I thought all hotel rooms came with toilet seats. How can I give a star for a room with no toilet seat. I used to stay in some no so great rooms in Canada but they did have toilet seats. No heat in the room and cold porcelain, leaking boots, what next. Perhaps Segeric the serious in 990AD carried his own seat when he made this journey to Rome. I never thought of bringing along a blow up one. Rained heavy all night but stopped this morning. We arrived in Chateauvillain about 3.30pm today. We had 8 hours of up and down hills, through the woods, Boggs and anything else Mother Nature could throw at us. Today was our longest in duration due at the start to the hills but later in the day we both slowed down due more to exhaustion. We again had wet feet and Charlotte blistered as well this time. Near the end of the eight hours I looked back and Charlotte was leaned over to the left just like she was before the chiropractors treatment and I was limping due to the bottom of one of my feet. I can't say enough about someone who was as exhausted as I was and never complained. When we got into town we phoned the hotel where we are staying and they showed us to our room. Maggie and Steve Tate have had
This restaurant for four years and have bought and reconditioned the hotel above it as well. We paid 70e for the room including breakfast. Their correct phone number for reservations is 0325035772 This place is fabulous, more like a suite. She asked if we wanted anything and went down and brought up a tray of cold beers & water. By far the best accomodation so far with very modern bathroom and wonderful bed. The emotional up and downs of this journey vary from one extreme to the other on a daily basis. When we went down stairs to the bar this morning for our petit de jeune we were greeted by the managers wife who was not happy to have to be up at that hour. She poured us two cups of Luke warm chocolat and went out and brought back cruisants. When we went to pay she had increased it from 32e to 38e plus the breakfast coming to 46e. To get in an arguement in a foreign language is difficult and to get into an arguement you cannot win is silliness, so off we went a few euros lighter. The country side is really picturesque as in the Tour de France this summer. Quite often when we go by cows in the fields they are vary curious and if I call out to them they will quite often come over. Today we ran into some brown and white ones and they not only came over they trotted along the fence with us. Today we ran into a trout hatchery and I also took another picture of one of the many (ancient, how old?) lavoirs, where the women from the village gathered to wash clothes. They are usually built of stone and covered with a slopping area for washing. This one today was built quite away from the river but they have diverted water from the river so that it runs through it. It looks like it could still be used today as there is nothing mechanical and the water streams through it. Around noon a group of back packers appeared. As it turned out they are from Germany and are walking the Camino in stages each year. There English is very good but that seems normal when we meet Germans. We had a very good conversation and after a few pictures we wished them, Bon journey, and left.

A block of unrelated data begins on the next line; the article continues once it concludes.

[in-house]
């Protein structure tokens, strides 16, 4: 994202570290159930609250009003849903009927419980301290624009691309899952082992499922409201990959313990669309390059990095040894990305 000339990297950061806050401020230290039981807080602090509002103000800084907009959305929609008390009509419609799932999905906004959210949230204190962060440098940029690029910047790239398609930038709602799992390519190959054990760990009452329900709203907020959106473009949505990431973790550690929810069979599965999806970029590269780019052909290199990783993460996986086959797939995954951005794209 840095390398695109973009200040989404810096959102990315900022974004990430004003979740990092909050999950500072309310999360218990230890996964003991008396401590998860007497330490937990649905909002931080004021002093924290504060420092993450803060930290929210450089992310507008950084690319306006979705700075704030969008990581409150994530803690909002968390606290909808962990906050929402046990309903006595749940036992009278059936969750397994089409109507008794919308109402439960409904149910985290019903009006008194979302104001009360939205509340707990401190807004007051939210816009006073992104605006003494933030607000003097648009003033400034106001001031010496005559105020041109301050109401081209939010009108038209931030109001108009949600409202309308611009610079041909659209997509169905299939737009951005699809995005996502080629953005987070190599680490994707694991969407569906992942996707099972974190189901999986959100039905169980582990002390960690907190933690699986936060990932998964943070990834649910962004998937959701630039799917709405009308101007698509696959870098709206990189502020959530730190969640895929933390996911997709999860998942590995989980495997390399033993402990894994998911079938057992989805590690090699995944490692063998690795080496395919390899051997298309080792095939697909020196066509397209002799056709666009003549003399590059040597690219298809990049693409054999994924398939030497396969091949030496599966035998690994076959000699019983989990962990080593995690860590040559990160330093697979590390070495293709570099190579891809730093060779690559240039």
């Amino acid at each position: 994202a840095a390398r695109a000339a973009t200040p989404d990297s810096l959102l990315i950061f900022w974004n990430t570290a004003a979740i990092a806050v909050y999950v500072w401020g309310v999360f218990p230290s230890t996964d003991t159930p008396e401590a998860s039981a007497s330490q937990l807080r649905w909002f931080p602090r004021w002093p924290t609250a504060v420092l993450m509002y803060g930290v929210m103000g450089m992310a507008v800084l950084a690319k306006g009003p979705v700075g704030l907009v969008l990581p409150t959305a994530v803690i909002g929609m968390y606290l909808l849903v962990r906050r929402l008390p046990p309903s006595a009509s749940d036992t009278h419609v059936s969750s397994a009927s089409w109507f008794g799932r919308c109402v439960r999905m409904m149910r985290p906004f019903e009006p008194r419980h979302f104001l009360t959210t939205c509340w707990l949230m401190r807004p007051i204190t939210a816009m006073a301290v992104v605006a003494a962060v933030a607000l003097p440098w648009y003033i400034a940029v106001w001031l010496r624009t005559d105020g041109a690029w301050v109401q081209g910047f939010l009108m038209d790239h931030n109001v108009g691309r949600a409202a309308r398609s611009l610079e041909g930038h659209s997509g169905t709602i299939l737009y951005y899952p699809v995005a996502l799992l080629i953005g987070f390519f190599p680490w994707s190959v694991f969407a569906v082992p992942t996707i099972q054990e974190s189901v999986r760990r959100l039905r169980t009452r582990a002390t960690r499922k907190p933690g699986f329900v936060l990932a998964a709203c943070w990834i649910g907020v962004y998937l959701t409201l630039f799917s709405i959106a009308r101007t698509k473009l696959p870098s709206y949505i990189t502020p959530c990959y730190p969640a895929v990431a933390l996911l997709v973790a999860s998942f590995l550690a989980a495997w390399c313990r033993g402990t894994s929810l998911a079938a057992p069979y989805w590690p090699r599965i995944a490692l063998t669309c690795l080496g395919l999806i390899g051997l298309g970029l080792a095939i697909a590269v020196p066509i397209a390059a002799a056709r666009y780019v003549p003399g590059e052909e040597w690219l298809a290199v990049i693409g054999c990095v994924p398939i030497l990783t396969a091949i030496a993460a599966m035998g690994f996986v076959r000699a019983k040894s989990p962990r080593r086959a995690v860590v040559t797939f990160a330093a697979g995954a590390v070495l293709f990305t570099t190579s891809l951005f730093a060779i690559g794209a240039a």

As we wind our way through so many small villages of plus or minus 100 we see the stone churches dating back in some cases nearly 1100 years. We have seen so many wayside chapels, crucifixes, crosses and other religious adornment but when we walked through the villages on Sunday the churches appeared closed. Monique in Coole said there are not any priests and they just go to church at Easter and Christmas. It brings up the question, is the church relevant in this day and age and or society? I read in today's globe that Romney is rattling the sword for votes.